“The Lord is my shepherd, I shall not want. He makes me lie down in green pastures; he leads me beside still waters; he restores my soul. He leads me in right paths for his name’s sake. Even though I walk through the darkest valley, I fear no evil; for you are with me; your rod and your staff–they comfort me.” Psalm 23:1-4

Years ago, on the last night of a leadership camp that I was attending, our group decided to go on a night hike through a part of the woods that we had not yet traveled and then to camp out under the stars. Our leaders challenged us to do two things: leave our flashlights off and stay quiet. The dark woods were scary and unfamiliar, so I was eager to turn my flashlight on and let the bright light guide my steps. After several awkward moments of wondering where (or on what) my feet might land, I listened more closely to the words spoken by our leaders, “Give your eyes time to adjust. You don’t need the flashlight, you’ll be able to see where to go.” They were right. My eyes, after what felt like an eternity, adjusted to the dark woods. The moon provided all the light I needed, and my eyes were opened to a new way of seeing.

The “stay quiet” instruction might actually have been harder for me to follow. But in my silence, I heard beautiful sounds; it was like the forest was singing a song for us. I so wanted to talk about what I was seeing and hearing. But in order to see and to hear, I had to be quiet. Silence allowed me to pay more attention to the life that was happening around me.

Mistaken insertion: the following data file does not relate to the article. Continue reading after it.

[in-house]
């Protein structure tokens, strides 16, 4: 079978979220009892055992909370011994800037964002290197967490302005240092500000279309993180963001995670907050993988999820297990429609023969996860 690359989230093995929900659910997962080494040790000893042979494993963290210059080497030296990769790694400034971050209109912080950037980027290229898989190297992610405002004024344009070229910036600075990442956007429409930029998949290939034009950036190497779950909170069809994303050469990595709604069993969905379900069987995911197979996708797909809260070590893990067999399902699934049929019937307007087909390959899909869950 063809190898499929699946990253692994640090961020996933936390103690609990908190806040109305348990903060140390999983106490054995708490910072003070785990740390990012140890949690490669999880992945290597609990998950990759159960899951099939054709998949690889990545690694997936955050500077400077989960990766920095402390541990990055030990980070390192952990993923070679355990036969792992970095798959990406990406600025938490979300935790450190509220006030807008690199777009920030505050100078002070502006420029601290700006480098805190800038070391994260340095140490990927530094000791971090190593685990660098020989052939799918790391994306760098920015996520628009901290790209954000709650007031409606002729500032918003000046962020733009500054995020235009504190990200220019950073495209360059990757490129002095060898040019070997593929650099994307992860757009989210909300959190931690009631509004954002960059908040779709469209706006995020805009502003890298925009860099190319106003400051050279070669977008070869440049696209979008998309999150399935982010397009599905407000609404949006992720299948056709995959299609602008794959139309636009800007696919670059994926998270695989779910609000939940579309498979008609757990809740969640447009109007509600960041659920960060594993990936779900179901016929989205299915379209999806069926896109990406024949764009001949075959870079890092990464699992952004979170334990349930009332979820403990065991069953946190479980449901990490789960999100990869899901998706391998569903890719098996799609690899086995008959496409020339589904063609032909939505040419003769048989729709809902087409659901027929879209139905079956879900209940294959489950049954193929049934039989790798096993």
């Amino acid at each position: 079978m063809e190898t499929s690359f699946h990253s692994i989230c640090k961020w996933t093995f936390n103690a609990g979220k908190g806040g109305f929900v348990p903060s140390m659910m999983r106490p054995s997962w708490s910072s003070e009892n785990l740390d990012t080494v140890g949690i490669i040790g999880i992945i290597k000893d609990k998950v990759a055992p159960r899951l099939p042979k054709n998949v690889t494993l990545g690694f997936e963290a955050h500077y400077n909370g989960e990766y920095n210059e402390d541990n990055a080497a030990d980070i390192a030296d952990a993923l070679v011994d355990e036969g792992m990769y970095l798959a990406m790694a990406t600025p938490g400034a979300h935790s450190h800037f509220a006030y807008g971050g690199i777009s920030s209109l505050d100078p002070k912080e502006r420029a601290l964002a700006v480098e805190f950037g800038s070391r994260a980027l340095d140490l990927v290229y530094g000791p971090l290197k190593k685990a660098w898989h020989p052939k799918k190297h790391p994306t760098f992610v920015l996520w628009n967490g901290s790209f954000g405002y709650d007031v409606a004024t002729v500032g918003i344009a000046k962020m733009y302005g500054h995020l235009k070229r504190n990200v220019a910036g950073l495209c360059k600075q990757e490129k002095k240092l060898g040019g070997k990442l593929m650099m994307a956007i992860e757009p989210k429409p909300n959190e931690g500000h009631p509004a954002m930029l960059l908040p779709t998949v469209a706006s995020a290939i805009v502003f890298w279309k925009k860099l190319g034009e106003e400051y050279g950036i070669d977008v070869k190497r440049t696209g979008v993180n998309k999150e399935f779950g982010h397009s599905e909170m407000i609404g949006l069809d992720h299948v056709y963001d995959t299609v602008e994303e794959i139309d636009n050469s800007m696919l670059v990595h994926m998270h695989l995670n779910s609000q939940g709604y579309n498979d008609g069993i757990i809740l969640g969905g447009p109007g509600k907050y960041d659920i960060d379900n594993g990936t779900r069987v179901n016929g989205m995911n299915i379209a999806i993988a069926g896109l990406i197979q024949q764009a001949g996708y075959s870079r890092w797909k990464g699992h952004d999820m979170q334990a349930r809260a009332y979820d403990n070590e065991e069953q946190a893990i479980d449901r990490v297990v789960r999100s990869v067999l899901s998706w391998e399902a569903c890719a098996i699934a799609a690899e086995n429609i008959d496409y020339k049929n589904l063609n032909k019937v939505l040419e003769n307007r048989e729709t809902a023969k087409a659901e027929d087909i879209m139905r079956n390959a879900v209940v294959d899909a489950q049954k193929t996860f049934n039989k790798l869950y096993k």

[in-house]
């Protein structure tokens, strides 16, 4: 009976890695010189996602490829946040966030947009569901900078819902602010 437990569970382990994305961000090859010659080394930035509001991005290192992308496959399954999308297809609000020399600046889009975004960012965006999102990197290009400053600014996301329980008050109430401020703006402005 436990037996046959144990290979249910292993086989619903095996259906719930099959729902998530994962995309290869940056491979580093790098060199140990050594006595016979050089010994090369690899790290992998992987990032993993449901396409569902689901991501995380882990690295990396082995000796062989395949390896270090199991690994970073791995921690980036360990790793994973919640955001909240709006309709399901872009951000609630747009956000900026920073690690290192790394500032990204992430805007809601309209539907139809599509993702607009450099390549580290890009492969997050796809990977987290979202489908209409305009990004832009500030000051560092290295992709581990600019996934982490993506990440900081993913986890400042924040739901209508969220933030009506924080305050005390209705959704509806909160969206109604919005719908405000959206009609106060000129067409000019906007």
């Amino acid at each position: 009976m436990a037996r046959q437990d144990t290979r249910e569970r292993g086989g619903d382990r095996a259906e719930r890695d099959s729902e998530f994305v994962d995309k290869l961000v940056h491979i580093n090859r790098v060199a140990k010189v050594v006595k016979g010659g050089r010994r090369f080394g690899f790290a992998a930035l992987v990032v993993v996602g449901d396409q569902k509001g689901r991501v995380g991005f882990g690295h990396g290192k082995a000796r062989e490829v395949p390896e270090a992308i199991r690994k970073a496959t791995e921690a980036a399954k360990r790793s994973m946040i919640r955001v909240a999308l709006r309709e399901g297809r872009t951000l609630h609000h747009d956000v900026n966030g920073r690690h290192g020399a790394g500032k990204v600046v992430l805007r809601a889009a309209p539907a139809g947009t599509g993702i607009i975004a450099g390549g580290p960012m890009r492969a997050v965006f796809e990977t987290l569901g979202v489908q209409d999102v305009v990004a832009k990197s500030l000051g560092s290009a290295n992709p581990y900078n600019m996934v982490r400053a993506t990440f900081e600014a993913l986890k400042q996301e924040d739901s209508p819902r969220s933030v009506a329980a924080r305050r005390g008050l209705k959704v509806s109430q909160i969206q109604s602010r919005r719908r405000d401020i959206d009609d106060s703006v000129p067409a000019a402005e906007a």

I always think of that hike when I read Psalm 23. My camp leaders were the physical shepherds that night, giving us instructions and insisting that we trust them even though their ideas sounded so foreign. We knew that they would not lead us astray, but it was still so hard to believe what seemed to be impossible. Trusting in God as our shepherd can feel even more challenging. We may question whether we even heard God correctly. Yet, as the psalmist testifies, even by the still waters, the right paths, or the darkest valleys, God never leaves. Wherever we are on life’s journey, God is with us.

During this season of Lent, as we intentionally try to practice silence and become comfortable with the darkness, sometimes we will want to give up. We might want to share too soon of the discoveries that we are making. But instead, we must pay attention to what God is doing around us. My Lenten challenge to you this day: Open your eyes and give them time to adjust to the new revelations you find. Even in the darkest of valleys, find the strength to just take one step forward and take comfort in the knowledge that you are not alone.

LeAnn Gunter Johns is a 2004 graduate of McAfee School of Theology. She has served churches in Georgia and California and now lives in Macon, Georgia with her husband, Barry and their two boys, Parker and Patrick. In her free time she enjoys cheering on the Stanford Cardinal and Mercer Bears, running, and drinking coffee!